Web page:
Global actors that play a role in Syrian politics face similar challenges in their policy towards Syria. U.S. President Donald Trump’s recent announcement of withdrawal from Syria is a sign of these challenges. Trump has further suggested that regional actors, including Saudi Arabia and the UAE, should be playing a more decisive role in solving the Syrian crisis. This new approach explains how the U.S. administration has preferred to play a lesser role in the Syrian crisis.

Another global actor that has been involved in the Syria crisis is Russia. More recently, Moscow seems to be more concerned about the increasing cost of its involvement. As the Russian military losses have exceeded 200 casualties, Putin’s administration feels more pressure exerted from the public to conclude its campaign in Syria. To this end, both Russia and Turkey have increased their diplomatic activities in order to find a peaceful solution to the crisis in Syria.

Another reason for Gulf countries to set a new strategy on Syria is because these countries work in coordination with the U.S. in Middle East politics. The UAE has been the leading country to work in parallel with the U.S. establishment. The UAE, which is considered as a subcontractor for the long-term policies of the U.S., felt the need to make a similar position with Washington on Syria. Trump’s announcement of withdrawing U.S. troops from Syria was a message for countries like the UAE and Saudi Arabia to re-design their policies as well. Trump’s message forced these countries to play a more active role in this regard. In the following period, the UAE and Bahrain were the first countries to rush to open their embassies in the Syrian capital.

Trump’s announcement of withdrawing U.S. troops from Syria was a message for countries like the UAE and Saudi Arabia to re-design their policies as well.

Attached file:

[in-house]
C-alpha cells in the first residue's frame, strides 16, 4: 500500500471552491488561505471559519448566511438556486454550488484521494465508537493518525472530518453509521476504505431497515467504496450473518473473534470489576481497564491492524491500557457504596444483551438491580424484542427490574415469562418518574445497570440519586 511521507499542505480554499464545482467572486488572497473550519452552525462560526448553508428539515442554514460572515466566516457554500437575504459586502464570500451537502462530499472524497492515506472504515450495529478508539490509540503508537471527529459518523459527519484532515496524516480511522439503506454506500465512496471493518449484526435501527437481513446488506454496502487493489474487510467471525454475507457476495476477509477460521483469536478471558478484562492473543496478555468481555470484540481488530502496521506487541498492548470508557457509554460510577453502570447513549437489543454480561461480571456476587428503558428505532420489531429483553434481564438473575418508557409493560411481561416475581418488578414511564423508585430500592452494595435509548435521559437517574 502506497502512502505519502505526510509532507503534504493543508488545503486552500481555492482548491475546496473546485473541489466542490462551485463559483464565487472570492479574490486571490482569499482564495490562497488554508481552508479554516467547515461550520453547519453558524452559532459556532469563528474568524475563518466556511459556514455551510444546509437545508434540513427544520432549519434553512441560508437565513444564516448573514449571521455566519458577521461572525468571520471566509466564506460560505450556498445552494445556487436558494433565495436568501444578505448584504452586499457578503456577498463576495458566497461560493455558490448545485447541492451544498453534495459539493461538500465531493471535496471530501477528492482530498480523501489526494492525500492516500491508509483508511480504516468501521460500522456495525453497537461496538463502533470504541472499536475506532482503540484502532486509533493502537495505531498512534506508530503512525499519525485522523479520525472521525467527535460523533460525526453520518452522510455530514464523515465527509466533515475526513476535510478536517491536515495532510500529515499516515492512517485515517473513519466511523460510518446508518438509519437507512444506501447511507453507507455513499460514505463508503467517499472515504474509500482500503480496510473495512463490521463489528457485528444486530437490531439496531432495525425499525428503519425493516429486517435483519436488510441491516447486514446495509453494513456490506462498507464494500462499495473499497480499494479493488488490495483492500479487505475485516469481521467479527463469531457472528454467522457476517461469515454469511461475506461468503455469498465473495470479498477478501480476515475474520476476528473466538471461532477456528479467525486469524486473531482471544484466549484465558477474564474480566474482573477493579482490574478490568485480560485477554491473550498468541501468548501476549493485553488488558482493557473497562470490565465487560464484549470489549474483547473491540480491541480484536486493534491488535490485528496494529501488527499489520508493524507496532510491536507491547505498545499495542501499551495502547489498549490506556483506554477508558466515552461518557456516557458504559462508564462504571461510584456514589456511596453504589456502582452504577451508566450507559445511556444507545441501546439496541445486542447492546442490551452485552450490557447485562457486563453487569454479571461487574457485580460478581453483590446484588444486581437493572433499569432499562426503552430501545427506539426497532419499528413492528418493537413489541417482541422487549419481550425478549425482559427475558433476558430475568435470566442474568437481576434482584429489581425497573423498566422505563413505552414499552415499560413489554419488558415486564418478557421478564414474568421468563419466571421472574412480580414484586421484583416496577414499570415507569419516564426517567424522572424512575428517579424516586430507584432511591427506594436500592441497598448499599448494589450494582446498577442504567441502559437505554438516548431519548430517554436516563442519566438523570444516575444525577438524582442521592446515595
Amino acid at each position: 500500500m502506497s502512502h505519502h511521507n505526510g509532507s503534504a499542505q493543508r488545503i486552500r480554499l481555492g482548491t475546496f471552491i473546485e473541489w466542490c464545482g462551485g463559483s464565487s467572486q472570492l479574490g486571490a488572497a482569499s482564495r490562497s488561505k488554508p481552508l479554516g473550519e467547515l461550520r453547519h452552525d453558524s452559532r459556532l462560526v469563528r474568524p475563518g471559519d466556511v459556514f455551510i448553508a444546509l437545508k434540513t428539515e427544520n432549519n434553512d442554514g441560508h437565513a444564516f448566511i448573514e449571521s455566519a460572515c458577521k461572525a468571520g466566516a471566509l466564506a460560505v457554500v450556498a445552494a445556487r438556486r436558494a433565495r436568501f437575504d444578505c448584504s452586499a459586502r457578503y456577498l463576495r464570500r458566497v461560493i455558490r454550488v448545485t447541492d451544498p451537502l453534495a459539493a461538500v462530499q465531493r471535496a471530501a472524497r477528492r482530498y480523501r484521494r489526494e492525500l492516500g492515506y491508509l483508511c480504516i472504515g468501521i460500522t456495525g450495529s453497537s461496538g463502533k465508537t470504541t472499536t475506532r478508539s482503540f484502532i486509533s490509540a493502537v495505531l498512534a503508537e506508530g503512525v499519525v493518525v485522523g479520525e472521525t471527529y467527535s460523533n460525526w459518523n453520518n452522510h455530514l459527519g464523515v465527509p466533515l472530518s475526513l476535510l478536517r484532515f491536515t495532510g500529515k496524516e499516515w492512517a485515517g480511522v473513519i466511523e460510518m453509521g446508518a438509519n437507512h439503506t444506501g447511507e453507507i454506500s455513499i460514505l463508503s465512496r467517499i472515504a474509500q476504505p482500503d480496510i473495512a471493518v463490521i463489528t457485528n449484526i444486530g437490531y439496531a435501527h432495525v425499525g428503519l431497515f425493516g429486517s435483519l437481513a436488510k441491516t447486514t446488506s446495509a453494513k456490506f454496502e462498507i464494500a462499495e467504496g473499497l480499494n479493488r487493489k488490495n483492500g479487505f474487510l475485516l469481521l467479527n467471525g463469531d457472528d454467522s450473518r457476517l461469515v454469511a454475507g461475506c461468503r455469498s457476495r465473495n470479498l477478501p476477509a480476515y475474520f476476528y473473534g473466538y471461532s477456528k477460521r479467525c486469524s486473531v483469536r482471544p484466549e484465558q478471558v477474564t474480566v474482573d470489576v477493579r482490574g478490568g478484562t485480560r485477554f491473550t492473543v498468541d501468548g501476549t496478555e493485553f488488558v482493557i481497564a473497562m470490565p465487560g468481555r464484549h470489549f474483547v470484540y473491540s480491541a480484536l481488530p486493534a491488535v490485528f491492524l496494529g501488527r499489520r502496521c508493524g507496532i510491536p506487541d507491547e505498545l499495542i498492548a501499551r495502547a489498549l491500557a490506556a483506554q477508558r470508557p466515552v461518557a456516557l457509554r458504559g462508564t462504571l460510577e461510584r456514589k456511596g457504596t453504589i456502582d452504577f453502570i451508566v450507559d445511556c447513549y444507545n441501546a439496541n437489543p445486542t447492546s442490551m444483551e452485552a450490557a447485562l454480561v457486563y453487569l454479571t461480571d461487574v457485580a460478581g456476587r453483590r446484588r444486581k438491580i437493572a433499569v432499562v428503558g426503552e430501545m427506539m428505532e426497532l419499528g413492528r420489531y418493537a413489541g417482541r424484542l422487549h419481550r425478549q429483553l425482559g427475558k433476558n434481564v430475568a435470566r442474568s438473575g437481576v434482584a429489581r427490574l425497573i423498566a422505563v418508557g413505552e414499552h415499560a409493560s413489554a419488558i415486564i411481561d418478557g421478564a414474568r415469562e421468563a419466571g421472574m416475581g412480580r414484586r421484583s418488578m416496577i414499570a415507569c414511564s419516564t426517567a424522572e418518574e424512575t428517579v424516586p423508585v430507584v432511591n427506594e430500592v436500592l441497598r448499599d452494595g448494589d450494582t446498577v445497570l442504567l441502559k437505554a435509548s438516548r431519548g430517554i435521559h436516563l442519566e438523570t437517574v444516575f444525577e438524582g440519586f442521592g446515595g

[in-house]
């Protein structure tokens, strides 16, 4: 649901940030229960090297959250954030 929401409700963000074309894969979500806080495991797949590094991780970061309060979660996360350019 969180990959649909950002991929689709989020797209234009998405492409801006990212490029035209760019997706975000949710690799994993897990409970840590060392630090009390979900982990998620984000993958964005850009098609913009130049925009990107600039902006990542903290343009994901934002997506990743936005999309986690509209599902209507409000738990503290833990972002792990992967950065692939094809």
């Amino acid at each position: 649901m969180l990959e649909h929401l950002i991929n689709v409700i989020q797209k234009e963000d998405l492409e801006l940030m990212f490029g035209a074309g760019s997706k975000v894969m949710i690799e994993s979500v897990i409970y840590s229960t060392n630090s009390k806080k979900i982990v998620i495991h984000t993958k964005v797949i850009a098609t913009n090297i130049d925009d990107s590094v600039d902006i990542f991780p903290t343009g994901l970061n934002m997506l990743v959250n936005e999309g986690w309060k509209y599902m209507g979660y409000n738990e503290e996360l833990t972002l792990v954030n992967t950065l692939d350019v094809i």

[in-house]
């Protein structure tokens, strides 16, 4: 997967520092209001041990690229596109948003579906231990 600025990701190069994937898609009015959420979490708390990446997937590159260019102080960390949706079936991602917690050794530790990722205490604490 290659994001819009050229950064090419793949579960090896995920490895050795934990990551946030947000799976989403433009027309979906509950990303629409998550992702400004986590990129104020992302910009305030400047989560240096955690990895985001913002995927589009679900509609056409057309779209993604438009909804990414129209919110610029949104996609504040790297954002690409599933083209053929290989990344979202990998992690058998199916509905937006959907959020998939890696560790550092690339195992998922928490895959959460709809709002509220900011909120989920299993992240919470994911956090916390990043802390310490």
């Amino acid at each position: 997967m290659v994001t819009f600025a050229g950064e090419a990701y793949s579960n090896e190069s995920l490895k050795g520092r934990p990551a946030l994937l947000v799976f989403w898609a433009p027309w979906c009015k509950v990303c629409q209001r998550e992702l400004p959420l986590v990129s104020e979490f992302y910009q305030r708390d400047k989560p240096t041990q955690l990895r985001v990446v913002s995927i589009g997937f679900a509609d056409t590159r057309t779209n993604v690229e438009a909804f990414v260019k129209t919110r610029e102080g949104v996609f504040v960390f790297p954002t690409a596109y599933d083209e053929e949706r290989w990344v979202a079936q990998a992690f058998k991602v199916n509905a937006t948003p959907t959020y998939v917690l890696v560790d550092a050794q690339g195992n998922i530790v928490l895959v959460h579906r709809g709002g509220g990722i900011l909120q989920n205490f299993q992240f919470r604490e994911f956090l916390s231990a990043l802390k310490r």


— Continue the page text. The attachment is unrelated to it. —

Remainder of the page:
Arab states have come to the realization that Turkish and Russian involvement in Syria is a permanent one. This situation has been clearly observed in the context of diplomatic efforts between Moscow and Ankara, which aim to bring the war to an end. Such intensity in cooperation between the two countries and Turkey’s military achievements in operations Euphrates Shield and Olive Branch compelled some Arab countries to become more active in order to restrict Turkey’s increasing influence in Syria.

A final reason for regional actors to play a more active role in Syria is the desire to benefit from post-war reconstruction opportunities. It is argued that the reconstruction of Syria would bring an economic cost of at least $250 billion. Many countries, including the UAE and Saudi Arabia perceive the post-war reconstruction of Syria as an opportunity to break the influence of regional powers such as Turkey and Iran. Therefore, by re-approaching the Assad regime, these countries aim to receive their share in post-war reconstruction contracts that would be paid by regional and international donors.

Four major dynamics can be considered as a result of the new strategies that Arab countries are pursuing towards Syria. First of all, it is understood that the Assad regime will continue to hold its grip on power for a further period, if not a long one. Secondly, Russia and Turkey have become permanent actors in Syria. If the U.S. withdrawal is certain then Washington’s allies have to fill the gap in this regard. Finally and most importantly, all regional and international actors have come to the conclusion that the war in Syria has to end and the reconstruction of the country must begin. Additionally, the Syrian officials who are responsible for the worst humanitarian catastrophe in the current century must be punished for their role.

İsmail Numan Telci
Ismail Numan Telci is the Deputy Director of the Middle East Institute (ORMER) and an Assistant Professor at the Department of International Relations at Sakarya University. He is the author of the ‘Dictionary of the Egyptian Revolution’ and is the editor of www.misirbulteni.com – a news webpage focusing on the developments in Egypt.